Global Ecommerce

The complexity of compliance in cross-border ecommerce

Online retail may still be relatively new to certain global markets, but in the United Kingdom, it’s practically second nature. The UK is Europe’s top ecommerce market, and ninety percent of UK shoppers purchased something online in 2013.

These factors make the UK an intriguing target for global retailers who want to sell cross-border. In fact, 28 percent of all UK ecommerce sales in 2013 were generated by overseas retailers. So, it stands to reason that, if you’re a merchant based in the United States, China or Germany, you might want to make your products available to British buyers.

And while getting started can be quick and easy, there are factors you need to consider for the long-haul that can slow you down. Online shoppers expect their retail experience to be fast, convenient and affordable. Inflated shipping costs, confusing taxation and long delivery wait times can overcomplicate your buyer experience. Even worse, it can put your business at risk for non-compliance.

How do you avoid these risks and sell into new markets with confidence? By connecting with a partner that has a strong understanding of international ecommerce regulations and simplified purchasing processes. Selecting a partner who’s an expert in cross-border ecommerce can turn what may seem like a risky venture into a profitable new sales channel.

Understanding Duties and Taxes

As one of life’s great inevitabilities, taxes will be an obstacle when selling into any country. Duties are often required for purchases that cross borders either by import or export. On top of that, buyers and sellers should be aware of value-added national and local sales taxes, which are also added on top of the purchase price.

UK buyers are also subject to a value-added tax (VAT), a type of sales tax in which a buyer at any stage of the supply chain must also pay a percentage of the item’s purchase price.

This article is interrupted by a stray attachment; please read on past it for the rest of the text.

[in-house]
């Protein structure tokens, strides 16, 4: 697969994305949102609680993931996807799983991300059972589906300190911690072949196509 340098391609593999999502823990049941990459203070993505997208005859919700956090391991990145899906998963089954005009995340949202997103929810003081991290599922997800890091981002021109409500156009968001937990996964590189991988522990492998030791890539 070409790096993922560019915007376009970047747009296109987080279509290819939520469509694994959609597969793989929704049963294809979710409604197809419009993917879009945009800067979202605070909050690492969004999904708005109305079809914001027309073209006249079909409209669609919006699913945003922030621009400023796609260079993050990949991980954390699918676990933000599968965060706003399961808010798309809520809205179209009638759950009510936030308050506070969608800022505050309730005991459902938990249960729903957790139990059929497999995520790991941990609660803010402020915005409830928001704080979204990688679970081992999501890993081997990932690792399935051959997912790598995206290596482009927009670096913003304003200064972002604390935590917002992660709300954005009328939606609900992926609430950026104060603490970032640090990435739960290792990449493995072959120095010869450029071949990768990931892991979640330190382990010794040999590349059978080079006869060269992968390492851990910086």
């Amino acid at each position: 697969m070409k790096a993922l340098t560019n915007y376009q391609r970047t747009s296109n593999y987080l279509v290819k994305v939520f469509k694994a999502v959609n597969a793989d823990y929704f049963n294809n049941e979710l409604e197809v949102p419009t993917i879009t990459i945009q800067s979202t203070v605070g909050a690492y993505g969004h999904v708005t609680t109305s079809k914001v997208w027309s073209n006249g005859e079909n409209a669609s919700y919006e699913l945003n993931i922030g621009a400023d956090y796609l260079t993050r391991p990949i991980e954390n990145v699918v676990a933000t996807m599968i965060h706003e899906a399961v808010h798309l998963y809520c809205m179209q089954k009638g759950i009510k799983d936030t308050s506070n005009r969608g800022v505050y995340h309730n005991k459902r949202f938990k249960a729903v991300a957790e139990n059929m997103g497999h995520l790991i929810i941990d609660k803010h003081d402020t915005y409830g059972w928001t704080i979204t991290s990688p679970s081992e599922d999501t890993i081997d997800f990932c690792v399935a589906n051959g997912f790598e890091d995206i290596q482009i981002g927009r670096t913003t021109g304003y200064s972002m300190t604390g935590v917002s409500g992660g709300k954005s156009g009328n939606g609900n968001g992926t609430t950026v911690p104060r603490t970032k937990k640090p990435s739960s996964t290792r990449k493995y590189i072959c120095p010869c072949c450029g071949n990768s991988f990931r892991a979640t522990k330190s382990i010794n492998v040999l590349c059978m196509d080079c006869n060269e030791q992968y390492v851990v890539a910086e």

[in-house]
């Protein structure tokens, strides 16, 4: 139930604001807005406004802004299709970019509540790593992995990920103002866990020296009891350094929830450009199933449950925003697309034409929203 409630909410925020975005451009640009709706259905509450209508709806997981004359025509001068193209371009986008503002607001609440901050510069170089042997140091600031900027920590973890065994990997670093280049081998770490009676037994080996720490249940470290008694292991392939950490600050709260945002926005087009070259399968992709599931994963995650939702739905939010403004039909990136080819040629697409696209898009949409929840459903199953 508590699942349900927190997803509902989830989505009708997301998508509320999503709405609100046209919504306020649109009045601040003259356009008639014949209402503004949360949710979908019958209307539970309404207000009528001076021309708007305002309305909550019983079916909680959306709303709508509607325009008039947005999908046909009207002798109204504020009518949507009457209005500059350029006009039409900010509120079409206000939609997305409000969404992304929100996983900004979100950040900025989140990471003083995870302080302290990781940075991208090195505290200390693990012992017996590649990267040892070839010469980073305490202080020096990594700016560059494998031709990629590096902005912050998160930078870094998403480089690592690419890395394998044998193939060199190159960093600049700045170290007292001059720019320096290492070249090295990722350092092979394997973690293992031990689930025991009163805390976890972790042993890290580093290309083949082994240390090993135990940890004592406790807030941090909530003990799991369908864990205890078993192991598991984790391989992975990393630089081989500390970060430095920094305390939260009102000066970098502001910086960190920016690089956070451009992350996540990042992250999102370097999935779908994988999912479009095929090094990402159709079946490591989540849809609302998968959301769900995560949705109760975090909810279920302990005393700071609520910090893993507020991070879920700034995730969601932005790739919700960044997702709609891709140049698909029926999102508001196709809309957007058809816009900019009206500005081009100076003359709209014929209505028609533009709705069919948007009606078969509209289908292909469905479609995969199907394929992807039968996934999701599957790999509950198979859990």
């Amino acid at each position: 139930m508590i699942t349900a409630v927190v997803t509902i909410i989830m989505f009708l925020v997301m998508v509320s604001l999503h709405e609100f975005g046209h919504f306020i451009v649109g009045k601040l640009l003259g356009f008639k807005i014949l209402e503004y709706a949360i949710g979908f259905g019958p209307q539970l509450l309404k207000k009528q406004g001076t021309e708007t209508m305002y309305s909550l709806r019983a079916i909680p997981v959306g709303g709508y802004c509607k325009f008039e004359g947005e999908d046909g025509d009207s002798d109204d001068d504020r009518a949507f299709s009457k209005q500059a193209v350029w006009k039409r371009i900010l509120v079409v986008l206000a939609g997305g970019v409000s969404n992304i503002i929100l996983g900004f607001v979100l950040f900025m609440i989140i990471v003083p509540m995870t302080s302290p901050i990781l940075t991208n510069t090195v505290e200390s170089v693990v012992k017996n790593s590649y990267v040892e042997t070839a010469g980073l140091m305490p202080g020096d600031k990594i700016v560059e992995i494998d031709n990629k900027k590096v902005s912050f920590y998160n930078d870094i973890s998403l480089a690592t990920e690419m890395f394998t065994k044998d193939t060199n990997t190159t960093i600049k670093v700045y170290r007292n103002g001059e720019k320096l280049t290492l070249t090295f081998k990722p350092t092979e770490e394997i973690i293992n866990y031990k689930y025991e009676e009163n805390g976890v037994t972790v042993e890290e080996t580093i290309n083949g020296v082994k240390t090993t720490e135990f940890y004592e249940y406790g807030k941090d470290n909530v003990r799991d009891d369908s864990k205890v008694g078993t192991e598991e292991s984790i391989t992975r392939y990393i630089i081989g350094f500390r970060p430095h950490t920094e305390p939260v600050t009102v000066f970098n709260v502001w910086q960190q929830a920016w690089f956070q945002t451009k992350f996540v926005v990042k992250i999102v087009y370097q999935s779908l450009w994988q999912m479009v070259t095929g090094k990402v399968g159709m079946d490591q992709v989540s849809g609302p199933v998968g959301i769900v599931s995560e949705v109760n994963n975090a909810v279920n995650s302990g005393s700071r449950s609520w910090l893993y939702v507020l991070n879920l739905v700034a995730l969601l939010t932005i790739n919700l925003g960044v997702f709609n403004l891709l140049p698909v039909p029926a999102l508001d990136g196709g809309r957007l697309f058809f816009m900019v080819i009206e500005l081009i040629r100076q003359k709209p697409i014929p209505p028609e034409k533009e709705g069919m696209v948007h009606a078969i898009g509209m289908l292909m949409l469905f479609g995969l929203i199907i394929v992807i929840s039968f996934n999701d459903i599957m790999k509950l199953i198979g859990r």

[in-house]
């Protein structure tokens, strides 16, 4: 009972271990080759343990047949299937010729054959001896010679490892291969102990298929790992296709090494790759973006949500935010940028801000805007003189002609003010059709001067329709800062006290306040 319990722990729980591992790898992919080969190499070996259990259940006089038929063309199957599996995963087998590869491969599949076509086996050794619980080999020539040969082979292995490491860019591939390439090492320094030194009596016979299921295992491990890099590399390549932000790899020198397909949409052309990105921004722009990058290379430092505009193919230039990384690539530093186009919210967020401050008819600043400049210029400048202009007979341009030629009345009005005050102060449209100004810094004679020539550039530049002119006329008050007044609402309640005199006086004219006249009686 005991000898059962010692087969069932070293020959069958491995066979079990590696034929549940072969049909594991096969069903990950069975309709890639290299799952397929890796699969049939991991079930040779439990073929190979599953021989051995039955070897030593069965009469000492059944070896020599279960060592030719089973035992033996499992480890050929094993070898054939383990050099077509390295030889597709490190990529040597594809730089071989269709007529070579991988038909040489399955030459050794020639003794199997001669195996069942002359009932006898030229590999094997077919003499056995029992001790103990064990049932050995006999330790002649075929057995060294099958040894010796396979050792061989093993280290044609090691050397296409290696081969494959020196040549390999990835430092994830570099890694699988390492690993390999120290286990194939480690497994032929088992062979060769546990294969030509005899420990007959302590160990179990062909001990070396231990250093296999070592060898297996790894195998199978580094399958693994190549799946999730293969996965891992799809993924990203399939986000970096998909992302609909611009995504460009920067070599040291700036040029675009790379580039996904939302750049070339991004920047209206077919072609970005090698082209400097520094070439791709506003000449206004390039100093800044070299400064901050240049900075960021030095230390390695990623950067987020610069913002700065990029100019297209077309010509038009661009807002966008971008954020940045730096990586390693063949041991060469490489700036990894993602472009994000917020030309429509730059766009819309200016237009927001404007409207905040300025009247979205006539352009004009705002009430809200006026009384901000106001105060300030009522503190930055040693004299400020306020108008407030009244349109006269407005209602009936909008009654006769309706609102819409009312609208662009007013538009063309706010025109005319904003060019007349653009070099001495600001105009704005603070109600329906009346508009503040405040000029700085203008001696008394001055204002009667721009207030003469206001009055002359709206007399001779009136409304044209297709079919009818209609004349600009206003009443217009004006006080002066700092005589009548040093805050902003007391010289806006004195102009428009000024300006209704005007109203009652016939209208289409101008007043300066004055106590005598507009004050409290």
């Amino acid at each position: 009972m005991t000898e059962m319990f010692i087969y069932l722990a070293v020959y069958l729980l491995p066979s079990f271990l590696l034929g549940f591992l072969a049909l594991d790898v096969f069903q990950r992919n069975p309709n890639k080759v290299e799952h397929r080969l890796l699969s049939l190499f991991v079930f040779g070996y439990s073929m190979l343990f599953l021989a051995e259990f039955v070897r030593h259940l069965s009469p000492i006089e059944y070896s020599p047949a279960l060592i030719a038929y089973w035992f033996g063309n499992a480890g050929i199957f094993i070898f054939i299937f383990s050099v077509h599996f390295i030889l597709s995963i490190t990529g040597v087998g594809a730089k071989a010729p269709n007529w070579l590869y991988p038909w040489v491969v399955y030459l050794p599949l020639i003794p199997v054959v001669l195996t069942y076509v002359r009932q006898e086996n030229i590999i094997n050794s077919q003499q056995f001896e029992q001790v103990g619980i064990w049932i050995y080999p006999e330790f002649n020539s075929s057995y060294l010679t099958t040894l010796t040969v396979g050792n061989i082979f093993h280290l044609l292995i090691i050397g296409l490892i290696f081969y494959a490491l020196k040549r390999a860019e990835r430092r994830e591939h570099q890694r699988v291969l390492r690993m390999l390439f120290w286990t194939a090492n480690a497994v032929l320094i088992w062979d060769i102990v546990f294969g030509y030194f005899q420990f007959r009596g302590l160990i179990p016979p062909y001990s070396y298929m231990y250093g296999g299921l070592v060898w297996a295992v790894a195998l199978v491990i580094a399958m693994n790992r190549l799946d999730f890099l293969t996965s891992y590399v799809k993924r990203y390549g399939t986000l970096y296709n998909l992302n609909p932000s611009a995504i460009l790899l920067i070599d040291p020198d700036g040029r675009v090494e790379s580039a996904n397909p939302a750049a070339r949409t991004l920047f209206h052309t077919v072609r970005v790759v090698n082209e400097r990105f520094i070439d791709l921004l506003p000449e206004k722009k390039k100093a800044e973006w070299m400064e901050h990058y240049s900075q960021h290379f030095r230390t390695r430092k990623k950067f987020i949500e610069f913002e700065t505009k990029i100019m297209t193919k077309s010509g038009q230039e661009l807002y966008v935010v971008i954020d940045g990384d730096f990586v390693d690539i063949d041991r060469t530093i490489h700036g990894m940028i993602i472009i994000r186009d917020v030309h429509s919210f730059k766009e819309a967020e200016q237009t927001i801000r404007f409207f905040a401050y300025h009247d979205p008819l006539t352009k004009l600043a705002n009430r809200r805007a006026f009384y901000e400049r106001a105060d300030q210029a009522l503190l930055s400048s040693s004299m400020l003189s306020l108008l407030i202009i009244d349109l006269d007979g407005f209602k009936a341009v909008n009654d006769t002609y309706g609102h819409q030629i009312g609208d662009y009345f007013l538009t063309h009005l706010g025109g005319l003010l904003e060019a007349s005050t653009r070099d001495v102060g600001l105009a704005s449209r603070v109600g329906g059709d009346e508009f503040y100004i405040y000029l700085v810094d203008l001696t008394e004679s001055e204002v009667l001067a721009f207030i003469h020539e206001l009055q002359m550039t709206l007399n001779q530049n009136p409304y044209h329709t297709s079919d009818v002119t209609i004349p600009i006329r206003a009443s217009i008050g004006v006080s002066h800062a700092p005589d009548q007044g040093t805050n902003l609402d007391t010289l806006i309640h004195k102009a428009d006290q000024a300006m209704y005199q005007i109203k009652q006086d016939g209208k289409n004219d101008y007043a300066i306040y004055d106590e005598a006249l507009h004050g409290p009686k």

On average, UK import duty and VAT total over 32 percent. Of course, that’s just for the UK – other countries have different duty thresholds, may or may not require VAT, and may add on additional local sales taxes. If you aren’t accounting for each, you could be walking into a compliance minefield.

Simplify Purchasing for Cross-Border Shoppers

A simpler, clearer purchasing process not only assures compliance, it also removes complexity from the buying process.

For example, shoppers should know the total “landed” cost of a product, which describes all the costs involved in getting that product to their door. That means duties, taxes, shipping and even hidden costs like insurance, crating, handling and fees. 

Global ecommerce technology can hide all that complexity by figuring in these costs ahead of time based on the shopper’s country of origin. That way, you can be sure that each transaction you process meets compliance requirements in each country you sell in to.

At the same time, you get the added benefit of providing a single cost of purchase to your buyer upfront, before they ever commit to a purchase. This ensures buyers aren’t hit with surprise duties and taxes after they’ve made the purchase and the item arrives in their country.

Find a Partner That Can Help

Every country has unique compliance requirements and restrictions when it comes to importing and exporting goods. To ensure you’re addressing each regulation appropriately and also crafting a buyer experience that is transparent, convenient and affordable, you need a global ecommerce partner that’s been there before.

The right partner can point you to a global ecommerce solution that serves up the right pricing information for each customer, or recommend the most cost-effective and compliance-friendly shipping strategy for your business. Cross-border retail may be a brave new world for some, but you don’t have to face it alone - and expert help can ensure your sales and deliveries won’t be slowed down due to non-compliance.

Evaluate your company’s ability to launch a cross-border ecommerce strategy. Read the Pitney Bowes article “Understanding the challenges in cross-border Ecommerce”